The Tillamook’s structures consisted of several permanent dwelling houses. Village sizes were generally proportional to the mouth of the river or stream adjacent to the tribe’s location. The tribes built rectangular-shaped houses consisting of horizontal cedar boards tied together by peeled spruce roots. They built houses in two styles, above ground and semi-subterranean.62

The Alseans were skilled woodworkers, known particularly for their canoes. Like the Tillamook and Coosans, the Alseans built rectangular-shaped, multifamily cedar-plank winter houses. These houses had gabled roofs and floors excavated three to six feet below ground. The dwelling interior’s contained platform beds, mats and a separate hearth for each family.63

The Siuslawan and Coosan tribal organization consisted of like-speaking villages located within a common territory and sharing some resource access rights.64 Their village houses were also semi-subterranean and sometimes comprised of two or more connected houses. They entered and exited the house by ladder.65 Seasonal camps consisted of gabled or shed roof shelters that were generally thatched with grass and had an unexcavated floor. These village shelters served specific functions, such providing work areas or adolescent sleeping quarters.66

For the Athapaskans, shelter consisted of winter plank houses, sweathouses, temporary brush shelters, windbreaks on beaches, and shed roof structures. For the Tututni, the sweathouse provided sleeping quarters for the men, while the women and children slept in houses.67

Demise and Reservations


The demise of the coastal tribes resulted directly from epidemic diseases transmitted during contact with European-Americans. These epidemics decimated the native populations. Those who survived had their land seized and were forced onto reservations. Early settlers and missionaries arrived in the region between 1830 and 1855 and, by this time, the Chinookans had suffered huge population declines due to smallpox, measles, malaria, and other diseases. Those populations that remained coalesced as their native lands dwindled.68 In the 1850s, the U.S. government initiated several rounds of treaty negotiations with the few remaining Chinookan groups. Congress did not ratify the 1851 treaty, and the 1854–1855 treaties excluded Chinookan groups. In the decade following the treaties, the U.S. government forced the Chinookans to relocate to the Siletz and Grand Ronde Reservations and moved the upriver Chinookans to the Warm Springs Reservation.6970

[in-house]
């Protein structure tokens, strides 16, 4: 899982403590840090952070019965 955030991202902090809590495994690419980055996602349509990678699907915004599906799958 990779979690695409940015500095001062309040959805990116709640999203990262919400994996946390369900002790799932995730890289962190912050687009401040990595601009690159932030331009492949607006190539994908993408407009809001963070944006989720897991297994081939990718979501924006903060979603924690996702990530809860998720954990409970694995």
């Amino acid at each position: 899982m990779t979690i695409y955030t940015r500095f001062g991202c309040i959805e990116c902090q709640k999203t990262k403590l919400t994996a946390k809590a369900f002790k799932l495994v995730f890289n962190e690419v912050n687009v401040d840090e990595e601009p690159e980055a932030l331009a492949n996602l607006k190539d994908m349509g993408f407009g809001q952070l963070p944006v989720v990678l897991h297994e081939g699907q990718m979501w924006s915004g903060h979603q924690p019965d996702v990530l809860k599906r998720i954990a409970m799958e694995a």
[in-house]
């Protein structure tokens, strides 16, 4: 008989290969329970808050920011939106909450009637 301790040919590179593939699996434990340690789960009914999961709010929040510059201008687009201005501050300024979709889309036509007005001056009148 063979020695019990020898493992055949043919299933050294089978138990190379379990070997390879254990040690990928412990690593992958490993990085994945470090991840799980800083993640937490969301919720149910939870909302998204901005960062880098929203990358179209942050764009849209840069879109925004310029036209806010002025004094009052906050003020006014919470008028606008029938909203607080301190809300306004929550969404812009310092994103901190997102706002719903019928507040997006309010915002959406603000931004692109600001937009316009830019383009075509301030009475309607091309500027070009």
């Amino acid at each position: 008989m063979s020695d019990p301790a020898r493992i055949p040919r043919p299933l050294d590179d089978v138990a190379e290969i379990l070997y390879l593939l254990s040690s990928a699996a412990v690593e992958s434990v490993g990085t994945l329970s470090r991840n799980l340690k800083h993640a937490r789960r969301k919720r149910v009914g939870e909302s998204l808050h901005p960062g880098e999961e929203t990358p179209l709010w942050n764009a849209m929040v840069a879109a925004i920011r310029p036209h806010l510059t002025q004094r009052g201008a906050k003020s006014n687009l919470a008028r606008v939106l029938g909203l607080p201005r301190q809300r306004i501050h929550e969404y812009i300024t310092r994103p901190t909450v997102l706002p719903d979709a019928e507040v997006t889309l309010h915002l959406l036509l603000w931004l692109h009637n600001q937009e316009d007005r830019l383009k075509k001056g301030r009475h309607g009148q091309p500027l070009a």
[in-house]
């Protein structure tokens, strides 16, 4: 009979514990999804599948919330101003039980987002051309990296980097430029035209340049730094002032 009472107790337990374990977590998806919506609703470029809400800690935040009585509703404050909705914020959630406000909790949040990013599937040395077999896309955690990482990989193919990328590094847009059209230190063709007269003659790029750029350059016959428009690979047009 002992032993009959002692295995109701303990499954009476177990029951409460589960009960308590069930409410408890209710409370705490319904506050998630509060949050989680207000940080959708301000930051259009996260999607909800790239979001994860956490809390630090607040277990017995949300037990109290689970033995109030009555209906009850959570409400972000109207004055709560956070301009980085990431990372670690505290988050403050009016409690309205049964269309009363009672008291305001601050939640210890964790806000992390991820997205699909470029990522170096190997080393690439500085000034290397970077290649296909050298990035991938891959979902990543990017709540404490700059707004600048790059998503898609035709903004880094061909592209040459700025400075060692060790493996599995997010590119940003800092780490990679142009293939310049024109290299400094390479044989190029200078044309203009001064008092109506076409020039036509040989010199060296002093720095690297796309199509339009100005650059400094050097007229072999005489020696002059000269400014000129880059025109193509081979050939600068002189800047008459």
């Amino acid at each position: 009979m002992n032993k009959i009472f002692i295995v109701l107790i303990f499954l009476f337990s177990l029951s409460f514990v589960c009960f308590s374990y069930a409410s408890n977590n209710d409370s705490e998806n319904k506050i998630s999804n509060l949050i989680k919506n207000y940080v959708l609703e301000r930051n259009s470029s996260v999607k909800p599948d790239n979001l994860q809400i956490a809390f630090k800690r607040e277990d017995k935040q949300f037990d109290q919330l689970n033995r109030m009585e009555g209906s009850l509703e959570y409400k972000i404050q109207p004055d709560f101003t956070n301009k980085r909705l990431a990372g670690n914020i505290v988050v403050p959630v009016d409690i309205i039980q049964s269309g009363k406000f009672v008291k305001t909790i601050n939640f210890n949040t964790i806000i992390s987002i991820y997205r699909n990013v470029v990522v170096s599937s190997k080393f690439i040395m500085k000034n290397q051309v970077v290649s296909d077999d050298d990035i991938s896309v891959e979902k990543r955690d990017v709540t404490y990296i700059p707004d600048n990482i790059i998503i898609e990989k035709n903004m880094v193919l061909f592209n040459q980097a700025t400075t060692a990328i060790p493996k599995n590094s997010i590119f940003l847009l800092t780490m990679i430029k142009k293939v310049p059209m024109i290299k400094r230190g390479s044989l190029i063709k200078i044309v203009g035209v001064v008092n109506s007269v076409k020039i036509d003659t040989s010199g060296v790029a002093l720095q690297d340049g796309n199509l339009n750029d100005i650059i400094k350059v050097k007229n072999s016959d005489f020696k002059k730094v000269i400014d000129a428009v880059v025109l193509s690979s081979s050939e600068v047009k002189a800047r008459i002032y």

The Tillamook’s population decline also commenced in the 1830s, with epidemic diseases such as malaria. Further decline resulted from conflicts with European-Americans stemming from the Oregon Donation Land Claim Act of 1850 and the seizing of their land through unratified treaties.71 The Alsean population declined during the small pox epidemic. The survivors lost their land after the U.S. government establishment the Coast Reservation in 1856, encompassing the ancestral homelands of the Alseas and Yaquina. With the division of the Coast Reservation ten years later, the Alseas became residents of the Alsea Reservation, and were subsequently removed to Siletz Reservation.72

The establishment of the Coast Reservation also had a direct impact on the Siuslawans and Coosans as their homeland lay within the southern portion of the reservation.73 For signing the treaty in 1855, the Coos, Lower Umpqua, and Siuslaw received compensation for their land with food, clothing, employment, education, and health benefits; however, the federal government ignored the treaty and did not ratify it.74 Shortly afterwards, the U.S. army marched the Siuslaws and the Coos away from their homeland northward to the Yachats River. There, in 1861, the U.S. government established the Alsea Subagency.75 While on the reservation, many natives died within a short period of time from hunger, exposure, mistreatment, and exhaustion.76 In 1865, a central piece of land was removed from the reservation boundaries, including the Yaquina Bay and Yaquina River. The land was opened to European-American settlers. The northern strip became the Siletz Reservation and the southern the Alsea Reservation. The Siuslaws, along with the Kuitshes and Coos, continued to reside on the Alsea Reservation with the Alseas.

For the Athapaskans and neighboring tribes, the local gold rush and the Rogue River War of 1855-1856 proved devastating. The Upper Coquille and other neutral tribes and survivors were relocated north up the coast before eventually settling on the reservations of the Grand Ronde and Siletz (Miller and Seaburg 1990:586).